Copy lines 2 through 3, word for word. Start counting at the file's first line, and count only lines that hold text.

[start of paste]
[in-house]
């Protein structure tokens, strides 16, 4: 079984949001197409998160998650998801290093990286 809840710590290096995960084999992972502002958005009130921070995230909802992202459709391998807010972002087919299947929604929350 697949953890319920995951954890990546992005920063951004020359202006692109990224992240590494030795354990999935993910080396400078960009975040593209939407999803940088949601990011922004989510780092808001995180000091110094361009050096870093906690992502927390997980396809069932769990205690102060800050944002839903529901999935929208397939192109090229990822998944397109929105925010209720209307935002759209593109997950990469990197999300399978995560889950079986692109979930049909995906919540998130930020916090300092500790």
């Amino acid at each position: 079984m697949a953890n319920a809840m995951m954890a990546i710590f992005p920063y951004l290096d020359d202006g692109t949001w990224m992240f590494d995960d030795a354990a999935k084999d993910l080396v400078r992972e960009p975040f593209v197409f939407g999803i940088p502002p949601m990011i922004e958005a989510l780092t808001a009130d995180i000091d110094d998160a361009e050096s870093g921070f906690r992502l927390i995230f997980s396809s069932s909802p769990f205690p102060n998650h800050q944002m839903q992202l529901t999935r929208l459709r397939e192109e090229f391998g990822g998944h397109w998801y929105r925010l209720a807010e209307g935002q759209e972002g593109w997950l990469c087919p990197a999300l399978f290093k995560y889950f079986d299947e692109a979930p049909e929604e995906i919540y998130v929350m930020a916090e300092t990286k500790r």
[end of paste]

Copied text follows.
């Protein structure tokens, strides 16, 4: 079984949001197409998160998650998801290093990286 809840710590290096995960084999992972502002958005009130921070995230909802992202459709391998807010972002087919299947929604929350 697949953890319920995951954890990546992005920063951004020359202006692109990224992240590494030795354990999935993910080396400078960009975040593209939407999803940088949601990011922004989510780092808001995180000091110094361009050096870093906690992502927390997980396809069932769990205690102060800050944002839903529901999935929208397939192109090229990822998944397109929105925010209720209307935002759209593109997950990469990197999300399978995560889950079986692109979930049909995906919540998130930020916090300092500790």
């Amino acid at each position: 079984m697949a953890n319920a809840m995951m954890a990546i710590f992005p920063y951004l290096d020359d202006g692109t949001w990224m992240f590494d995960d030795a354990a999935k084999d993910l080396v400078r992972e960009p975040f593209v197409f939407g999803i940088p502002p949601m990011i922004e958005a989510l780092t808001a009130d995180i000091d110094d998160a361009e050096s870093g921070f906690r992502l927390i995230f997980s396809s069932s909802p769990f205690p102060n998650h800050q944002m839903q992202l529901t999935r929208l459709r397939e192109e090229f391998g990822g998944h397109w998801y929105r925010l209720a807010e209307g935002q759209e972002g593109w997950l990469c087919p990197a999300l399978f290093k995560y889950f079986d299947e692109a979930p049909e929604e995906i919540y998130v929350m930020a916090e300092t990286k500790r």